A 7 mile out-and-back on the John Muir Trail to a set of glacial lakes in the Yosemite Wilderness. This northern hike near Tuolumne Meadows offers some relatively easy hiking away from the crowds, with some fantastic scenery not usually associated with Yosemite National Park. No views of Half Dome or tourists biking along paved paths here – just one of the most peaceful places I’ve ever been to.

Before this trip, all of my hiking in Yosemite had been from the valley floor or southern end of the park, so I wanted to make sure I hit some north-side trails. As a last-minute decision, I decided to hike the Cathedral Lakes Trail just before sundown, and it was well worth the trip.


The trail starts just on the other side of Tuolumne Meadows, and while I saw a ton of parked cars near the trailhead, I met only a handful of other hikers on the trail – but I’m betting most them just hiked further into the wilderness than I did.

This is one of the only times when you could potentially get confused on which trail to take. This area contains the John Muir Trail, a trail that cuts east-west just below Tioga Road, a trail to the nearby Visitors’ Center, and several unofficial trails for climbers to tackle the nearby granite. The early part of the Cathedral Lakes Trail is very well established, so follow the clearest, most trodden trail you see that heads southwest.


The early part of the trail is a rocky, uneven path that meanders through the thick forest. Hike ahead – and be sure to watch out for equestrians along the way, too.


Early on is also when you’re going to notice how steep the trail is, gaining 570 feet in .85 miles. It’s nothing terribly difficult, but odds are you’ll be feeling a bit due to the elevation. Just take it easy and enjoy the shade – the trail evens out after that.

Through breaks in the forest, you’ll get your first view of Cathedral Peak – the 10,911 foot peak that looms over almost every inch of this trail. Here, it’s not going to look like much – just another one of Yosemite’s granite domes – but be sure to keep your eye on it as you continue. It gets a lot more interesting-looking the further south you hike.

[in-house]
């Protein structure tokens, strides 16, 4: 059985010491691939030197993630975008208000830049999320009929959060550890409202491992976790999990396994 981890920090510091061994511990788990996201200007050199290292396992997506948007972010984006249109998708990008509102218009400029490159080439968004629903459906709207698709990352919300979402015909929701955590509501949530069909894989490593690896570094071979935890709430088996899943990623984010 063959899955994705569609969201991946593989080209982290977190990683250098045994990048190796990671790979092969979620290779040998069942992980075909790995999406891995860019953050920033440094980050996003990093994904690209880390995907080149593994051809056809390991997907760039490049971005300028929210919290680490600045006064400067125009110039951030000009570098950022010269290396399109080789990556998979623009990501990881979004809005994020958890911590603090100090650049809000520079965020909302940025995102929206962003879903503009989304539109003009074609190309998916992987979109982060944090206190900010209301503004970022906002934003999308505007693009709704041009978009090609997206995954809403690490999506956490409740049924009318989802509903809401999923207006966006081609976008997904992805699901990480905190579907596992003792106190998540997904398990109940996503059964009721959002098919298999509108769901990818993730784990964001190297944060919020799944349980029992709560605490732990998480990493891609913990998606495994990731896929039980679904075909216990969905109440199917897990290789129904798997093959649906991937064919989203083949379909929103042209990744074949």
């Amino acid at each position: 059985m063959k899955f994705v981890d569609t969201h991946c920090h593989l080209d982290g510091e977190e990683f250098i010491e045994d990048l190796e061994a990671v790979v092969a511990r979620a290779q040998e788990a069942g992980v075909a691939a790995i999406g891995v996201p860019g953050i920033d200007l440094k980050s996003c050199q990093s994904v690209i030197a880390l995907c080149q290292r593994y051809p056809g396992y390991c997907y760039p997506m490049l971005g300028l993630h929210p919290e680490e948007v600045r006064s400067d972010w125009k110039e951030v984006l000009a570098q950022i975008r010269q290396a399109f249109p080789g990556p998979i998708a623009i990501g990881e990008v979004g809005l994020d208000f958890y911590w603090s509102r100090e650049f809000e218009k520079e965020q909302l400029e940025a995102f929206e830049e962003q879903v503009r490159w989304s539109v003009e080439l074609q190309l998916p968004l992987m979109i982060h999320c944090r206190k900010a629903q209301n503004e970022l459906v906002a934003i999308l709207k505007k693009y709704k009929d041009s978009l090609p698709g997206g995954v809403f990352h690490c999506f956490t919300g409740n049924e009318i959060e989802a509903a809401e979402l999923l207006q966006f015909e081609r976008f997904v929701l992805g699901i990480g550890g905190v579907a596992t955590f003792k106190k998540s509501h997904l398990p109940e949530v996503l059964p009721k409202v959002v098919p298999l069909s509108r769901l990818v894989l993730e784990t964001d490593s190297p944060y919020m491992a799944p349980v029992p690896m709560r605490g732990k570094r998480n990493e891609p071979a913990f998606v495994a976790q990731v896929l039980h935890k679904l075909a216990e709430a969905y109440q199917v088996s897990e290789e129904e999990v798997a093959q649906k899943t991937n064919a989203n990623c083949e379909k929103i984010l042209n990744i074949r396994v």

After about a mile of relatively flat trail, you’ll pass a spring and start to pick up your knees again for another climb. This one’s a bit easier – 415 feet over .82 miles – and hopefully by now you’ve managed to work up a nice bit of hiking momentum.

At about 2.8 miles, you’ll start to descend a bit through more rocky, shaded forest. You’ll eventually break out of the forest into a large meadow, and at 3 miles you’ll reach your only other trail junction. Take the Lake Trail and leave the John Muir Trail behind.



While you’ll be hiking toward a very picturesque lake, be sure to turn around to look back at Cathedral Peak to see how it got its name:


While hiking through the meadow, I came upon a few deer going about their business, so I stopped down for a while to let them continue unbothered. Even though I was trying to get back to my car before sundown, it was nice to sit and just watch these guys forage for a while.





From the trail junction, it’s only a half of a mile to the northern Cathedral Lake. Depending on water levels and how late in the season you are, you may need to hop over a few branches of a tributary of Tenaya Creek on the way there.


Just hop over the creeks and head toward the granite shores of the lake – then soak in all 360 glorious degrees of beauty.




When you’ve had your fill, return back the way you came. If you hiked late in the day like I did, hopefully you’ll get a bit of alpenglow on your way out, too!


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Casey Schreiner

Founder and Editor-in-Chief at Modern Hiker
Since founding Modern Hiker in 2006, Casey's work on the site has appeared in regional and national publications, including the Los Angeles Times, National Public Radio, the Associated Press, CNN, New York Magazine, High Country News, and others. He has broken several national news stories about outdoor vandalism and policies and his first book "Day Hiking Los Angeles" is available for pre-order.
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This post was written by Casey Schreiner on May 20, 2010


  • Melissa says:

    We are going there this weekend with the family!

  • Scott says:

    I just got back from a six-day Yosemite/Mammoth trip. Cathedral Lakes is a great hike, mostly for the beauty of the lake area at the end. It was hot and sunny when I did the hike, but interestingly, about a third of the trail was still covered in snow. It was a bit tricky following the muddy boot prints over a couple of the snow packs, but things seem to be melting fast so it gets easier everyday.

    Great hike!

  • Soma says:

    Beautiful photos!

    I and my husband did this hike couple of years ago in early September. It was absolutely beautiful, quiet and peaceful. I would have never imagined a lake at that level. The hike took a toll on my left knee since we had only one hiking stick each. We are hoping to go again this September, better prepared this time of course.

  • Ken says:

    What dates were these pictures taken? I understood there would be more snow in this area during May since Tioga Road just opened on June 5th. Any insight would be helpful since we will be in the area the week of June 13th. Thanks

  • Dave says:

    Thanks for this writeup, I’ll be heading up to do this hike at the end of June. I’m surprised at the lack of snow on the peaks this time of year.

  • Jeff says:

    I’m curios why it mentions “bike and dog friendly” under notables when niether is allowed on any trails in Yosemite.

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